What causes the problematic bone growth in FAI, and why would it be more common in athletes? Hips come in different shapes; hip abnormalities linked to FAI can be genetic. But our bones change throughout our lives based on what we do with them. Cofield summarizes Wolff’s law, which describes how bones adapt to the stresses placed upon them: “You rub things, you get bone growth.”
In addition to genetics and factors like hip disease and surgeries, “Activities involving repetitive hip motion…may contribute to the development of FAI.” Playing vigorous sports in adolescence, such as ice hockey, basketball, and soccer, may contribute to FAI, and researchers point to the repeated movement of the hips into flexion and internal rotation—knee bent and turned inward—as one likely to precipitate problems.
Internal rotation and hip flexion can trigger symptoms for those with FAI.
In fact, one method of diagnosing FAI is a clinical exam in which the affected hip is placed in internal rotation and flexion to see if that provokes symptoms. Other telling signs of FAI include reduced range of motion, like a loss of some internal rotation and difficulty flexing the hips past 90 degrees. Hip clicking or popping could also signal FAI, as might a distinctive pain pattern—discomfort at the front of the hip, perhaps extending to the outside of the hips in a “C” shape (which someone might show by cupping their hip with their thumb and index finger). This discomfort may occur after vigorous activity, but it could also occur after sitting for long periods.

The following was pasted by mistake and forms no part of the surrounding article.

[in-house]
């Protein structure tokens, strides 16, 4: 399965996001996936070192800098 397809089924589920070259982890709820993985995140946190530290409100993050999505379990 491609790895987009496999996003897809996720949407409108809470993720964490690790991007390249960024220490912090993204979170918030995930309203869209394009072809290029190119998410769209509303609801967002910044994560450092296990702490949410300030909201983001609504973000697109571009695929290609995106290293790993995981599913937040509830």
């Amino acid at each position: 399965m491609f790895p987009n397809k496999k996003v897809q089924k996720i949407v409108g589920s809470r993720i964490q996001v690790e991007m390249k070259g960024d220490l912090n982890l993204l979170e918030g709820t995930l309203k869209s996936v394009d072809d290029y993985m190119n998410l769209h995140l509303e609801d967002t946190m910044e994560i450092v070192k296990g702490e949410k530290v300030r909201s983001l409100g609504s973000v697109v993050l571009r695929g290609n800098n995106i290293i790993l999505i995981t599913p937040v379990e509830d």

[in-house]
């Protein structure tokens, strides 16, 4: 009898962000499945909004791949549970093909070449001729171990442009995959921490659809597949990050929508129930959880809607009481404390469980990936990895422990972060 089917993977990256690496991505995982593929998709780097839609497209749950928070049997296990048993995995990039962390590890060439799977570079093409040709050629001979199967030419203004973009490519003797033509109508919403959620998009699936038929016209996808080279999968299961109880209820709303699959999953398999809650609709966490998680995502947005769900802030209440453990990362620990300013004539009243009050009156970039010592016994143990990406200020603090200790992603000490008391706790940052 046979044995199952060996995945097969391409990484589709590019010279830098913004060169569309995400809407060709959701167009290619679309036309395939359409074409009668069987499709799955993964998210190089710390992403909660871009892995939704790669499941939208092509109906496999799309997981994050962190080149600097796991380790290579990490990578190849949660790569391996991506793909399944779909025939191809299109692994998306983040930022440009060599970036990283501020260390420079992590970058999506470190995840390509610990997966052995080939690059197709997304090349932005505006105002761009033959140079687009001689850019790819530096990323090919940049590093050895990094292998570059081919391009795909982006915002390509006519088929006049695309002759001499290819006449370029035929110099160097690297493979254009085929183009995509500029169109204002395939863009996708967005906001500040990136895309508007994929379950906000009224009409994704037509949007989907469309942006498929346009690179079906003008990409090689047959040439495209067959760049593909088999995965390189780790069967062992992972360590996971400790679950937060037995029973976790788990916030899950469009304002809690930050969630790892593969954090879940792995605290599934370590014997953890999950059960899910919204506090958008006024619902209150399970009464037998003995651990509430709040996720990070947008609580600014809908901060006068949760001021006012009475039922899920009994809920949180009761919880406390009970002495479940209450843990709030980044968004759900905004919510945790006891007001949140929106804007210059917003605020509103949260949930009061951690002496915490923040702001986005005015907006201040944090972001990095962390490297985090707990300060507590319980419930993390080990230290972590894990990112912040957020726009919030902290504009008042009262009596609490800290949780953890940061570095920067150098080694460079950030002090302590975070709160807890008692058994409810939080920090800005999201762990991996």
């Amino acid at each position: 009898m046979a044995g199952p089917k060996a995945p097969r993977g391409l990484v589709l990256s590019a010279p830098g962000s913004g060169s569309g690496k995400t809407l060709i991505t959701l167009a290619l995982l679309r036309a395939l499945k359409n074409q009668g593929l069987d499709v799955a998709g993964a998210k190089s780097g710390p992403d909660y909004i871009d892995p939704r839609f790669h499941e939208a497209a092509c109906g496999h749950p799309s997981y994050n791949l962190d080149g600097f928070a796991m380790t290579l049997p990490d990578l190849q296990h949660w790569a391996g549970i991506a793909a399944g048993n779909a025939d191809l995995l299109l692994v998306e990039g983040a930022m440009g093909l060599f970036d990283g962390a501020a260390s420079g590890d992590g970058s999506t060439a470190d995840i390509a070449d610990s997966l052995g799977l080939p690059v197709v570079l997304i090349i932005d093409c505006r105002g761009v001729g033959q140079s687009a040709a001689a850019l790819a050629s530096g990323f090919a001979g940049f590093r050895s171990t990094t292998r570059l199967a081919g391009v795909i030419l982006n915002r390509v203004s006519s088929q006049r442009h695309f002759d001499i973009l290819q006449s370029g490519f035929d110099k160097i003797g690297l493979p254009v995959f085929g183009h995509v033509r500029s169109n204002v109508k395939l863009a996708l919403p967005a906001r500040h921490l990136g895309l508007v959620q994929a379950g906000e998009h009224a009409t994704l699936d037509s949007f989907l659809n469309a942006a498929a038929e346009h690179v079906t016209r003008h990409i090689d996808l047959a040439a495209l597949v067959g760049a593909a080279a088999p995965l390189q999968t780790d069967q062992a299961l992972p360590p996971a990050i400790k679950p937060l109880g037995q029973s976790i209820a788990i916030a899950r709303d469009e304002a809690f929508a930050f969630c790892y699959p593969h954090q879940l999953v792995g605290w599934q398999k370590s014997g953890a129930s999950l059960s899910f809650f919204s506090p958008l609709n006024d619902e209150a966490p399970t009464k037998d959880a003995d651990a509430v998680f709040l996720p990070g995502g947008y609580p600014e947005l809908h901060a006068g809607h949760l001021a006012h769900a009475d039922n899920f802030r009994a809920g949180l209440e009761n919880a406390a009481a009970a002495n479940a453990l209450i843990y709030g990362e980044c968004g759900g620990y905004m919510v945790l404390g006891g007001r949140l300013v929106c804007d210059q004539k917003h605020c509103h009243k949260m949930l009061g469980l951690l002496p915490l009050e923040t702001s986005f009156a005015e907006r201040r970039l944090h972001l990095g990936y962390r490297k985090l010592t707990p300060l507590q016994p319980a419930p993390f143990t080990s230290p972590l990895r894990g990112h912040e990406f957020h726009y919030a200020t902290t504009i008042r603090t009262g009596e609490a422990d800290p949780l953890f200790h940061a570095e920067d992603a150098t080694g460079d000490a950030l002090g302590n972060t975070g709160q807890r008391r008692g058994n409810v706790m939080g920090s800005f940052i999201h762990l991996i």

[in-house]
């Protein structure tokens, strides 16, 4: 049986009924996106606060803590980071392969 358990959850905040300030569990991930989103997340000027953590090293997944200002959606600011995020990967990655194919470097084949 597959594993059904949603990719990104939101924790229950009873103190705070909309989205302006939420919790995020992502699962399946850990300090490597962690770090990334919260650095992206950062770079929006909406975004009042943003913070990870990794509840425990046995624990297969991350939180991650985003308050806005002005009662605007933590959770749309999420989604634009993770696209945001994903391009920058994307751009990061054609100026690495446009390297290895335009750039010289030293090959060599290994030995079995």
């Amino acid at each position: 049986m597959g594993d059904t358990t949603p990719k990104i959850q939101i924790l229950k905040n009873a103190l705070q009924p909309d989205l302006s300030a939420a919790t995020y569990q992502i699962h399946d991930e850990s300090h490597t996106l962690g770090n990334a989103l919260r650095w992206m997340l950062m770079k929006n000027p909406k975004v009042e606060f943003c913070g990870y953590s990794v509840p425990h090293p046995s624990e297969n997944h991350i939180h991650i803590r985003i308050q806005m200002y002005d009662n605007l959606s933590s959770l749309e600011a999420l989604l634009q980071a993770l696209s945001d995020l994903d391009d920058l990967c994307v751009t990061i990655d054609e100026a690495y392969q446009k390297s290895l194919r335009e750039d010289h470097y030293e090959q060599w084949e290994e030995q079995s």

The poses we’re doing in yoga classes, or the way we’re doing them, along with how we move throughout our daily lives, could conceivably place stresses on the hips that contribute to bone growth and hip discomfort; many yoga classes make repetitive demands on the hip, and many poses place the hips in internal rotation and flexion, just like the sports listed as problematic.
Some yoga poses move the hips into flexion and internal rotation, a position that may be problematic for those susceptible to FAI.
That said, while understanding how a yoga practice can interact with FAI is vital, it is difficult to point to any of the “usual suspects” in the case of FAI. Although some yoga practitioners have attributed yoga injuries to improper alignment, their underlying injuries, incorrect or no direction from yoga teachers, or too much intensity, FAI can result when alignment is sound, when no underlying injury is present, when the instructor cues a pose accurately and thoroughly, and from even fairly gentle yoga practices.